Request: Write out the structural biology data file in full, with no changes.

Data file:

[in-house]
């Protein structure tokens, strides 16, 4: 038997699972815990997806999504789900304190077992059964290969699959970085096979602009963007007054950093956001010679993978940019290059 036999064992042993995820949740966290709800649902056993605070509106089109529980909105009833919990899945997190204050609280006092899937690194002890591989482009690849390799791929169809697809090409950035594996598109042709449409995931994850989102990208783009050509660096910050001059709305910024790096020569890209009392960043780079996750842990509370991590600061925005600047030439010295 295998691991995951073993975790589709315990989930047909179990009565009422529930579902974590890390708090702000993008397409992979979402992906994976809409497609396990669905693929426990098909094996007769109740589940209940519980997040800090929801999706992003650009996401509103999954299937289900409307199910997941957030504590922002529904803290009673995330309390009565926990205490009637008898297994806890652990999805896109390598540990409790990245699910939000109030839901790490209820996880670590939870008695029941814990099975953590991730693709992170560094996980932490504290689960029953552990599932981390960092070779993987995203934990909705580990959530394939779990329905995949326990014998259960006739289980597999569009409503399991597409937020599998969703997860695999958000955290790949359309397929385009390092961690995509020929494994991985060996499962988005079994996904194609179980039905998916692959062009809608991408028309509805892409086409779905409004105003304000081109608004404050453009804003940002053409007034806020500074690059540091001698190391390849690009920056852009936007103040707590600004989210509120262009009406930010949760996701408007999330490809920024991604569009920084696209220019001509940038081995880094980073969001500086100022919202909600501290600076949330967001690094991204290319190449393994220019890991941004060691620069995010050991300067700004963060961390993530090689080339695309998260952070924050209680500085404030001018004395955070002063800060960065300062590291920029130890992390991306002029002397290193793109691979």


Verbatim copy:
[in-house]
């Protein structure tokens, strides 16, 4: 038997699972815990997806999504789900304190077992059964290969699959970085096979602009963007007054950093956001010679993978940019290059 036999064992042993995820949740966290709800649902056993605070509106089109529980909105009833919990899945997190204050609280006092899937690194002890591989482009690849390799791929169809697809090409950035594996598109042709449409995931994850989102990208783009050509660096910050001059709305910024790096020569890209009392960043780079996750842990509370991590600061925005600047030439010295 295998691991995951073993975790589709315990989930047909179990009565009422529930579902974590890390708090702000993008397409992979979402992906994976809409497609396990669905693929426990098909094996007769109740589940209940519980997040800090929801999706992003650009996401509103999954299937289900409307199910997941957030504590922002529904803290009673995330309390009565926990205490009637008898297994806890652990999805896109390598540990409790990245699910939000109030839901790490209820996880670590939870008695029941814990099975953590991730693709992170560094996980932490504290689960029953552990599932981390960092070779993987995203934990909705580990959530394939779990329905995949326990014998259960006739289980597999569009409503399991597409937020599998969703997860695999958000955290790949359309397929385009390092961690995509020929494994991985060996499962988005079994996904194609179980039905998916692959062009809608991408028309509805892409086409779905409004105003304000081109608004404050453009804003940002053409007034806020500074690059540091001698190391390849690009920056852009936007103040707590600004989210509120262009009406930010949760996701408007999330490809920024991604569009920084696209220019001509940038081995880094980073969001500086100022919202909600501290600076949330967001690094991204290319190449393994220019890991941004060691620069995010050991300067700004963060961390993530090689080339695309998260952070924050209680500085404030001018004395955070002063800060960065300062590291920029130890992390991306002029002397290193793109691979």